Phoenix Police Detectives Carroll Cooley and Wilfred Young contacted Miranda, who voluntarily accompanied them to the police station house and participated in a lineup. At the time, Miranda was a person of interest, and not formally in custody. During the interview Miranda asked the detectives how successful was the lineup. The detectives responded that it didn’t go well and Miranda responded that he that he would tell the truth. Miranda completed a handwritten confession.
The printed form that it was written on stated, “…this statement has been made voluntarily and of my own free will, with no threats, coercion or promises of immunity and with full knowledge of my legal rights, understanding any statement I make can and will be used against me.” Miranda was convicted of his crimes and sentenced.
His case was appealed to the Arizona Supreme Court. Miranda’s attorneys appeal was based on the position Miranda was not informed of his right to have an attorney or right to remain silent but the conviction was upheld. The case was sent to the United States Supreme Court and Miranda’s attorneys argued that Miranda’s Fifth Amendment rights and Sixth Amendment right to counsel had been violated.
In November 1965, the Supreme Court agreed to hear Miranda’s case, Miranda v. Arizona, along with three other similar cases to clear all misunderstandings created by the ruling of Escobedo v. Illinois. This addressed a situation where “a police investigation is no longer a general inquiry into an unsolved crime but has begun to focus on a particular suspect in police custody who has been refused an opportunity to consult with his counsel and who has not been warned of his constitutional right to keep silent, the accused has been denied the assistance of counsel in violation of the Sixth and Fourteenth Amendments, and no statement extracted by the police during the interrogation may be used against him at a trial.”
Chief Justice Earl Warren wrote the opinion in Miranda v. Arizona. The decision was in favor of the defendant Ernest Miranda. It stated that: “The person in custody must, prior to interrogation, be clearly informed that he has the right to remain silent, and that anything he says will be used against him in court; he must be clearly informed that he has the right to consult with a lawyer and to have the lawyer with him during interrogation, and that, if he is indigent, a lawyer will be appointed to represent him.”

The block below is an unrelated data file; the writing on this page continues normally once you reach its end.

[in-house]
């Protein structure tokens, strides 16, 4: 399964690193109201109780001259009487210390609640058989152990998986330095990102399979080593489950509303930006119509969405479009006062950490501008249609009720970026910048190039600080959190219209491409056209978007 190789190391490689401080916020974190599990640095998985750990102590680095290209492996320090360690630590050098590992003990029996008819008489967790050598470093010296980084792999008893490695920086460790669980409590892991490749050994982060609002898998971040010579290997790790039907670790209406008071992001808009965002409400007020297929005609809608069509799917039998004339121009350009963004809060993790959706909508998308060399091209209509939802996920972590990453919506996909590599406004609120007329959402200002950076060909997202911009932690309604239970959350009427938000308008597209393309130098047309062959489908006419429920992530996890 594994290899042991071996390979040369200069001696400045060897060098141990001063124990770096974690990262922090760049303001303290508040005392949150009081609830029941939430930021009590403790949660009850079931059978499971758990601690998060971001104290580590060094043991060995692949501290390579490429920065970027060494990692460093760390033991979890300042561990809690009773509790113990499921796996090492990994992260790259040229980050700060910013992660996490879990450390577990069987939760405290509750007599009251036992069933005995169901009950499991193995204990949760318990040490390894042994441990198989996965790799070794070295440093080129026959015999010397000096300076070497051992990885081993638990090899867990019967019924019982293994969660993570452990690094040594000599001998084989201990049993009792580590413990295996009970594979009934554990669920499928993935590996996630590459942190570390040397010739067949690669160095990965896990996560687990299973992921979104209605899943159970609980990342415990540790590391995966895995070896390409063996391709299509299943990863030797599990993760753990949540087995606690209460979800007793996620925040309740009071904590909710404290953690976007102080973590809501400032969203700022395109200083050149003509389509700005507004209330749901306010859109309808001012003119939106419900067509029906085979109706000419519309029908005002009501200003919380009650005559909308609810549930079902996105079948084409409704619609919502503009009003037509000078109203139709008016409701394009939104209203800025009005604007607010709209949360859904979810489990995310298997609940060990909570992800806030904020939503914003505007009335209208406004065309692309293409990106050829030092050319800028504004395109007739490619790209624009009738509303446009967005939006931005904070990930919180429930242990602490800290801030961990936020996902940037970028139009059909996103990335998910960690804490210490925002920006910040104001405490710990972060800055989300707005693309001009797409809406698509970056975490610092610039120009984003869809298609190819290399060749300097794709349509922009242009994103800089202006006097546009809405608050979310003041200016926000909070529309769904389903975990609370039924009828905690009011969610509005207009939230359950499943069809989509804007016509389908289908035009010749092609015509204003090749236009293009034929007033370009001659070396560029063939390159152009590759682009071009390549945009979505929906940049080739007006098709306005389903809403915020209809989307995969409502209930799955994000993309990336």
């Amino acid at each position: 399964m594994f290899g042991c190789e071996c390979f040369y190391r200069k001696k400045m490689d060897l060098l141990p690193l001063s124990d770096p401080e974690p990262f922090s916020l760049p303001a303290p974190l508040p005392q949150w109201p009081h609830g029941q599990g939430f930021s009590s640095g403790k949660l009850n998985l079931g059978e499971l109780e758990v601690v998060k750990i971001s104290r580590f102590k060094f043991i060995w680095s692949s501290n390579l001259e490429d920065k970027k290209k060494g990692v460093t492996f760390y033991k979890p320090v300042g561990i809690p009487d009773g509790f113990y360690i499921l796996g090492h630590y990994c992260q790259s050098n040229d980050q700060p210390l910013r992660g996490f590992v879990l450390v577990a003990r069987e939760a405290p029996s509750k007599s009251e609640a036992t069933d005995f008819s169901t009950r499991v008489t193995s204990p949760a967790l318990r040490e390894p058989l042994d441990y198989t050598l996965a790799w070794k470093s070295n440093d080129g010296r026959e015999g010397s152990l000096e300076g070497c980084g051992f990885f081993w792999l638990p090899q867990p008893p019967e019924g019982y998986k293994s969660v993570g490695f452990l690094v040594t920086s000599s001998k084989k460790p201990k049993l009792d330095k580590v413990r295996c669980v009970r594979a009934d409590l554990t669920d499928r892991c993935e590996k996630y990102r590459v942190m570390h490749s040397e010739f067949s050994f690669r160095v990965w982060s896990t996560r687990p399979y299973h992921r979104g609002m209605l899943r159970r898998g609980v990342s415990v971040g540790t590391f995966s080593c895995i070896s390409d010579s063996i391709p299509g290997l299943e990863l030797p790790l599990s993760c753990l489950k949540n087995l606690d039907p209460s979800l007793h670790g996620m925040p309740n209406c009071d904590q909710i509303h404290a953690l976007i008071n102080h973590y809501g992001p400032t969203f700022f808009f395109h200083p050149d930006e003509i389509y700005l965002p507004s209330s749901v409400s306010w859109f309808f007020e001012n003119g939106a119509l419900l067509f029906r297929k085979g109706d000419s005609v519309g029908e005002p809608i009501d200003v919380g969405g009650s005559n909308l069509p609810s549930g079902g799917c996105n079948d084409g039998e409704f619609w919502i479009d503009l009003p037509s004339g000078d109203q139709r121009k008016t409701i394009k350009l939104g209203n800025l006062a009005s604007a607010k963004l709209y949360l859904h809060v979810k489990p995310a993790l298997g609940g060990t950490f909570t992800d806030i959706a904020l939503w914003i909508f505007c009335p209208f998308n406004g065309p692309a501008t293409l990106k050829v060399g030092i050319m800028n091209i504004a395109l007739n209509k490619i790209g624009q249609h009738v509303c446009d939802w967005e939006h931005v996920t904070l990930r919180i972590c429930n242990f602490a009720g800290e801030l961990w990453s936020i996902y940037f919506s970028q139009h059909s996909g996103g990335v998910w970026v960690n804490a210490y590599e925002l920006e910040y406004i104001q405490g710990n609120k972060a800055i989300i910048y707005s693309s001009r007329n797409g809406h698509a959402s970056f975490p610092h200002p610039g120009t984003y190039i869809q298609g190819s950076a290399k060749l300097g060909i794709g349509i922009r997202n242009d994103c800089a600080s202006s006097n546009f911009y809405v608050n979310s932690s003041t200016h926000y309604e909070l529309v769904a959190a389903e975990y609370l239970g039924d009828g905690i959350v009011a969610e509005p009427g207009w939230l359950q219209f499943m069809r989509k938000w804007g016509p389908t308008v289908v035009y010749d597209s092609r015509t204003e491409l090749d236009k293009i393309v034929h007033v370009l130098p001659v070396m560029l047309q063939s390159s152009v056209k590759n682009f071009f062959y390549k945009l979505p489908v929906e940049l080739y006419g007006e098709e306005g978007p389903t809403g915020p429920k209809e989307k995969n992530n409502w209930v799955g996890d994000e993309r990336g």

The opinion was released on June 13, 1966. Since the opinion was released, law enforcement agencies around the United States began to give Miranda warning cards to officers to read to “in custody” suspects.
Miranda was not released from prison due to the ruling. The State of Arizona did successfully retry him for the second case against him. At the second trial, his confession was not introduced into evidence, but he was convicted based on testimony given by his estranged common law wife. Miranda was paroled in 1972, and shortly after his release he earned money by petty drug dealing. Due to his infamous name, he sold autographed Miranda Warning cards for $1. Miranda would approach officers on the street and agree to sign a card for the officer if the officer would give him additional Miranda cards that he could sign to sell.
On January 31, 1976, Miranda was gambling at a downtown bar called the Amabola Bar when a dispute occurred. Miranda went to the bathroom and upon exiting was stabbed and killed. The suspect was arrested and read his Miranda Rights for killing Miranda. There was not enough evidence to hold the suspect at that time due to conflicting witness statements so he was released and fled to Mexico. Currently, there is still an active arrest warrant.
POLICE HELICOPTERS, CARS AND MOTORCYCLES
Inside the museum you will see a 1919 Model T police car, police motorcycles, bomb robots, and even a full size helicopter. In 1974, the Air patrol unit was established initially consisting of one helicopter. A few months later, a fixed wing aircraft and two additional helicopters were added.
We even have a fully size police car for children of all ages to play in. See if you can guess how we got all those vehicles in our museum!
CALLING ALL CARS
In the museum you will be able to see our first radio microphone used for one-way communication to the patrol cars as well as an early switchboard to take calls to dispatch the police.
In the museum you will be able to see our first radio microphone used for one-way communication to the patrol cars as well as an early switchboard to take calls to dispatch the police.
PATCHES AND BADGES
Check out our display of uniform patches from around the world. See if you can find your city or town in our collection. We also have an exhibit of the progression of our Police Departments patches and badges over the years.
TECHNOLOGY CHANGES OVER THE YEARS
The museum has many displays of how technology was incorporated into police work over the years, from computers to tasers. Just imagine what law enforcement will be in the future.
An exciting exhibit on the Special Assignments Unit (SWAT) is a must for all visitors to see. See why they are such a well trained unit ready to take on threats to the public.
C.S.I. (CRIME SCENE INVESTIGATIONS)
Our Crime Scene Investigation exhibit allows visitors to view a sample crime scene (suitable for children) to learn about the various methods for gathering evidence and investigating a crime scene. See if you can discover the clues and solve the crime.
DUE TO THE LIGHTRAIL CONSTRUCTION, THERE ARE NO PARKING METERS AROUND THE MUSEUM.
Public parking is available at the City of Phoenix parking garage located at 305 West Washington Street. We will provide a 50% discount coupon for parking fees for this location. There is no public parking at the museum.